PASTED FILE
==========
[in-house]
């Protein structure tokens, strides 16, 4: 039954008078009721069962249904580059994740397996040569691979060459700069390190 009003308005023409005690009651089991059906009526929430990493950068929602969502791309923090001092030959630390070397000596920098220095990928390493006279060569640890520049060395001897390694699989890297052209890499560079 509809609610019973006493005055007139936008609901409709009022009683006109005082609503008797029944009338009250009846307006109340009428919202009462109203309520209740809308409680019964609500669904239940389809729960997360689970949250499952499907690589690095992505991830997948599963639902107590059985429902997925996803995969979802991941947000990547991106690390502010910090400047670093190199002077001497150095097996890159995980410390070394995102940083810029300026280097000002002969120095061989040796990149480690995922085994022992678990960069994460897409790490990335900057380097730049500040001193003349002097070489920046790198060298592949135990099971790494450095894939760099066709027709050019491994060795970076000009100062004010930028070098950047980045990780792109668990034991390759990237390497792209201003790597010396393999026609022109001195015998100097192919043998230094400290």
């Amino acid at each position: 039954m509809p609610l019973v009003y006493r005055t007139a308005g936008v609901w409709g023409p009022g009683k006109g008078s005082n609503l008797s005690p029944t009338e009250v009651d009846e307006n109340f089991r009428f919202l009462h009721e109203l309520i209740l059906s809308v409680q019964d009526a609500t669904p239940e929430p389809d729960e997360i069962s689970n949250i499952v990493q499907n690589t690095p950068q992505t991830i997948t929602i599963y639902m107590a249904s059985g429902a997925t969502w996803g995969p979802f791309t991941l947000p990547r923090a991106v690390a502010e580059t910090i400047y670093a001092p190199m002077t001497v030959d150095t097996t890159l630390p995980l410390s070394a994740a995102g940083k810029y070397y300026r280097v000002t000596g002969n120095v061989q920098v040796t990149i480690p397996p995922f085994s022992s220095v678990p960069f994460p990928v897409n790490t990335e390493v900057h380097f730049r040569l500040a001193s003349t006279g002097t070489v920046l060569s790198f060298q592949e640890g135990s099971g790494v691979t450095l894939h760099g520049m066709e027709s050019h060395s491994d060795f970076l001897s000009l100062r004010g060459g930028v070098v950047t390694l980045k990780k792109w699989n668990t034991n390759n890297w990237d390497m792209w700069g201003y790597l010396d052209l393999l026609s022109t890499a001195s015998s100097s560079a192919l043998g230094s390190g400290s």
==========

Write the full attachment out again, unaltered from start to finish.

[in-house]
């Protein structure tokens, strides 16, 4: 039954008078009721069962249904580059994740397996040569691979060459700069390190 009003308005023409005690009651089991059906009526929430990493950068929602969502791309923090001092030959630390070397000596920098220095990928390493006279060569640890520049060395001897390694699989890297052209890499560079 509809609610019973006493005055007139936008609901409709009022009683006109005082609503008797029944009338009250009846307006109340009428919202009462109203309520209740809308409680019964609500669904239940389809729960997360689970949250499952499907690589690095992505991830997948599963639902107590059985429902997925996803995969979802991941947000990547991106690390502010910090400047670093190199002077001497150095097996890159995980410390070394995102940083810029300026280097000002002969120095061989040796990149480690995922085994022992678990960069994460897409790490990335900057380097730049500040001193003349002097070489920046790198060298592949135990099971790494450095894939760099066709027709050019491994060795970076000009100062004010930028070098950047980045990780792109668990034991390759990237390497792209201003790597010396393999026609022109001195015998100097192919043998230094400290």
């Amino acid at each position: 039954m509809p609610l019973v009003y006493r005055t007139a308005g936008v609901w409709g023409p009022g009683k006109g008078s005082n609503l008797s005690p029944t009338e009250v009651d009846e307006n109340f089991r009428f919202l009462h009721e109203l309520i209740l059906s809308v409680q019964d009526a609500t669904p239940e929430p389809d729960e997360i069962s689970n949250i499952v990493q499907n690589t690095p950068q992505t991830i997948t929602i599963y639902m107590a249904s059985g429902a997925t969502w996803g995969p979802f791309t991941l947000p990547r923090a991106v690390a502010e580059t910090i400047y670093a001092p190199m002077t001497v030959d150095t097996t890159l630390p995980l410390s070394a994740a995102g940083k810029y070397y300026r280097v000002t000596g002969n120095v061989q920098v040796t990149i480690p397996p995922f085994s022992s220095v678990p960069f994460p990928v897409n790490t990335e390493v900057h380097f730049r040569l500040a001193s003349t006279g002097t070489v920046l060569s790198f060298q592949e640890g135990s099971g790494v691979t450095l894939h760099g520049m066709e027709s050019h060395s491994d060795f970076l001897s000009l100062r004010g060459g930028v070098v950047t390694l980045k990780k792109w699989n668990t034991n390759n890297w990237d390497m792209w700069g201003y790597l010396d052209l393999l026609s022109t890499a001195s015998s100097s560079a192919l043998g230094s390190g400290s």